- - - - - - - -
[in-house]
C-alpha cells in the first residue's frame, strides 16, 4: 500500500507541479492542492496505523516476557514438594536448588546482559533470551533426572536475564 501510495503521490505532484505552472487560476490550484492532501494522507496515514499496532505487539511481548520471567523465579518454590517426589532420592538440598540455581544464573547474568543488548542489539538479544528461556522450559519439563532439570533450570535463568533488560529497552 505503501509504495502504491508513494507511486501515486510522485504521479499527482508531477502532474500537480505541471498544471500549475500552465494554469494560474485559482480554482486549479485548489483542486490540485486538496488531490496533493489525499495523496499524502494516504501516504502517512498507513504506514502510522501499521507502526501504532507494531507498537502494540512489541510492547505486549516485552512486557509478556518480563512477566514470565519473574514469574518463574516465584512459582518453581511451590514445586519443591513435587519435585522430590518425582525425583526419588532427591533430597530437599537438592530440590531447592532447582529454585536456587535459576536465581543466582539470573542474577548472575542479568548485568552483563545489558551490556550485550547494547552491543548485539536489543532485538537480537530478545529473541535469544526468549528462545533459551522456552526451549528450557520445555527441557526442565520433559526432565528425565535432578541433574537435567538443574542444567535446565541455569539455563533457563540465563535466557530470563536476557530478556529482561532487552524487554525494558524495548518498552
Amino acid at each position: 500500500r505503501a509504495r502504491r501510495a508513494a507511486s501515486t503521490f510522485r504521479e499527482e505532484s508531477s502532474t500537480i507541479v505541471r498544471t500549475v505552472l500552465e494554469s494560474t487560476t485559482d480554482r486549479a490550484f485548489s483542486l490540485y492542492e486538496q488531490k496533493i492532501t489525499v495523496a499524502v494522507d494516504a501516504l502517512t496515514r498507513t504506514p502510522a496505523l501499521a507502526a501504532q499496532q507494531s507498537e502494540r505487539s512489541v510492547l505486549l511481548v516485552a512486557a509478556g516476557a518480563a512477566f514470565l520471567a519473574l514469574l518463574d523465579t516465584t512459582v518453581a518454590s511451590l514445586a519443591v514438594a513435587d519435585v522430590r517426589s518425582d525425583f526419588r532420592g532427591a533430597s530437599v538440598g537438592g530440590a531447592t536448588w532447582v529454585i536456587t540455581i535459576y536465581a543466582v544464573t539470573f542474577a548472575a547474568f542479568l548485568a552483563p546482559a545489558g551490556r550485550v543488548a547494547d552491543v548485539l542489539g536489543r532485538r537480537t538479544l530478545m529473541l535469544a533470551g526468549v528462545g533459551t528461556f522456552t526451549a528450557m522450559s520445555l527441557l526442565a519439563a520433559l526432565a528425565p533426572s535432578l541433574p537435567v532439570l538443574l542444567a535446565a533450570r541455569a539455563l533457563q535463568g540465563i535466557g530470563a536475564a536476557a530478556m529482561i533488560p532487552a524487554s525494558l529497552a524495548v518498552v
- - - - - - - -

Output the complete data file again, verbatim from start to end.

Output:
[in-house]
C-alpha cells in the first residue's frame, strides 16, 4: 500500500507541479492542492496505523516476557514438594536448588546482559533470551533426572536475564 501510495503521490505532484505552472487560476490550484492532501494522507496515514499496532505487539511481548520471567523465579518454590517426589532420592538440598540455581544464573547474568543488548542489539538479544528461556522450559519439563532439570533450570535463568533488560529497552 505503501509504495502504491508513494507511486501515486510522485504521479499527482508531477502532474500537480505541471498544471500549475500552465494554469494560474485559482480554482486549479485548489483542486490540485486538496488531490496533493489525499495523496499524502494516504501516504502517512498507513504506514502510522501499521507502526501504532507494531507498537502494540512489541510492547505486549516485552512486557509478556518480563512477566514470565519473574514469574518463574516465584512459582518453581511451590514445586519443591513435587519435585522430590518425582525425583526419588532427591533430597530437599537438592530440590531447592532447582529454585536456587535459576536465581543466582539470573542474577548472575542479568548485568552483563545489558551490556550485550547494547552491543548485539536489543532485538537480537530478545529473541535469544526468549528462545533459551522456552526451549528450557520445555527441557526442565520433559526432565528425565535432578541433574537435567538443574542444567535446565541455569539455563533457563540465563535466557530470563536476557530478556529482561532487552524487554525494558524495548518498552
Amino acid at each position: 500500500r505503501a509504495r502504491r501510495a508513494a507511486s501515486t503521490f510522485r504521479e499527482e505532484s508531477s502532474t500537480i507541479v505541471r498544471t500549475v505552472l500552465e494554469s494560474t487560476t485559482d480554482r486549479a490550484f485548489s483542486l490540485y492542492e486538496q488531490k496533493i492532501t489525499v495523496a499524502v494522507d494516504a501516504l502517512t496515514r498507513t504506514p502510522a496505523l501499521a507502526a501504532q499496532q507494531s507498537e502494540r505487539s512489541v510492547l505486549l511481548v516485552a512486557a509478556g516476557a518480563a512477566f514470565l520471567a519473574l514469574l518463574d523465579t516465584t512459582v518453581a518454590s511451590l514445586a519443591v514438594a513435587d519435585v522430590r517426589s518425582d525425583f526419588r532420592g532427591a533430597s530437599v538440598g537438592g530440590a531447592t536448588w532447582v529454585i536456587t540455581i535459576y536465581a543466582v544464573t539470573f542474577a548472575a547474568f542479568l548485568a552483563p546482559a545489558g551490556r550485550v543488548a547494547d552491543v548485539l542489539g536489543r532485538r537480537t538479544l530478545m529473541l535469544a533470551g526468549v528462545g533459551t528461556f522456552t526451549a528450557m522450559s520445555l527441557l526442565a519439563a520433559l526432565a528425565p533426572s535432578l541433574p537435567v532439570l538443574l542444567a535446565a533450570r541455569a539455563l533457563q535463568g540465563i535466557g530470563a536475564a536476557a530478556m529482561i533488560p532487552a524487554s525494558l529497552a524495548v518498552v